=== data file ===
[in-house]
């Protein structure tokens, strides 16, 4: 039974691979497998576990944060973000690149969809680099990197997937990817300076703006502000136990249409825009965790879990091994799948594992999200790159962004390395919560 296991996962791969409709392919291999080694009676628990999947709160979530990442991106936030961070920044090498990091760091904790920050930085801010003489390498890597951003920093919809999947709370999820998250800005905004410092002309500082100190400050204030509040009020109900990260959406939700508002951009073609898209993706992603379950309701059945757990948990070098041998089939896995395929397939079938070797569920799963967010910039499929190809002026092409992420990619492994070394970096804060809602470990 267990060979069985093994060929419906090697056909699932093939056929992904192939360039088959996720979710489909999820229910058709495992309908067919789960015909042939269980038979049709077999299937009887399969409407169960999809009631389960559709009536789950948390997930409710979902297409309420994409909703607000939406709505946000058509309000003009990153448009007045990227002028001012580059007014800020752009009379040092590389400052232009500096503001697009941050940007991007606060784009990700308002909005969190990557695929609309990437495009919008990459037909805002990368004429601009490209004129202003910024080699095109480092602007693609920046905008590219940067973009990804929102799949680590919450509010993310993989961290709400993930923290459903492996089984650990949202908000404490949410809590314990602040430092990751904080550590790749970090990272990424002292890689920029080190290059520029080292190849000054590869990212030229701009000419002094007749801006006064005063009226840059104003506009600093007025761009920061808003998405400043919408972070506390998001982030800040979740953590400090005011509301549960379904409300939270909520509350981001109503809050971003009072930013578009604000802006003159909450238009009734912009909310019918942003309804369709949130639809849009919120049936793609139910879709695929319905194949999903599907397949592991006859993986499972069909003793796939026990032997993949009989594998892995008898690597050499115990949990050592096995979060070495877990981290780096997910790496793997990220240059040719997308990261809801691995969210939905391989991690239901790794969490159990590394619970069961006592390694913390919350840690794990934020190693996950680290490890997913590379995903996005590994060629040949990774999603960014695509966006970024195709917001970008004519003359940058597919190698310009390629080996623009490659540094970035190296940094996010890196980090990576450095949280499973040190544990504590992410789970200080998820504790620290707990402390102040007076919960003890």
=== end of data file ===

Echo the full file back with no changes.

[in-house]
């Protein structure tokens, strides 16, 4: 039974691979497998576990944060973000690149969809680099990197997937990817300076703006502000136990249409825009965790879990091994799948594992999200790159962004390395919560 296991996962791969409709392919291999080694009676628990999947709160979530990442991106936030961070920044090498990091760091904790920050930085801010003489390498890597951003920093919809999947709370999820998250800005905004410092002309500082100190400050204030509040009020109900990260959406939700508002951009073609898209993706992603379950309701059945757990948990070098041998089939896995395929397939079938070797569920799963967010910039499929190809002026092409992420990619492994070394970096804060809602470990 267990060979069985093994060929419906090697056909699932093939056929992904192939360039088959996720979710489909999820229910058709495992309908067919789960015909042939269980038979049709077999299937009887399969409407169960999809009631389960559709009536789950948390997930409710979902297409309420994409909703607000939406709505946000058509309000003009990153448009007045990227002028001012580059007014800020752009009379040092590389400052232009500096503001697009941050940007991007606060784009990700308002909005969190990557695929609309990437495009919008990459037909805002990368004429601009490209004129202003910024080699095109480092602007693609920046905008590219940067973009990804929102799949680590919450509010993310993989961290709400993930923290459903492996089984650990949202908000404490949410809590314990602040430092990751904080550590790749970090990272990424002292890689920029080190290059520029080292190849000054590869990212030229701009000419002094007749801006006064005063009226840059104003506009600093007025761009920061808003998405400043919408972070506390998001982030800040979740953590400090005011509301549960379904409300939270909520509350981001109503809050971003009072930013578009604000802006003159909450238009009734912009909310019918942003309804369709949130639809849009919120049936793609139910879709695929319905194949999903599907397949592991006859993986499972069909003793796939026990032997993949009989594998892995008898690597050499115990949990050592096995979060070495877990981290780096997910790496793997990220240059040719997308990261809801691995969210939905391989991690239901790794969490159990590394619970069961006592390694913390919350840690794990934020190693996950680290490890997913590379995903996005590994060629040949990774999603960014695509966006970024195709917001970008004519003359940058597919190698310009390629080996623009490659540094970035190296940094996010890196980090990576450095949280499973040190544990504590992410789970200080998820504790620290707990402390102040007076919960003890």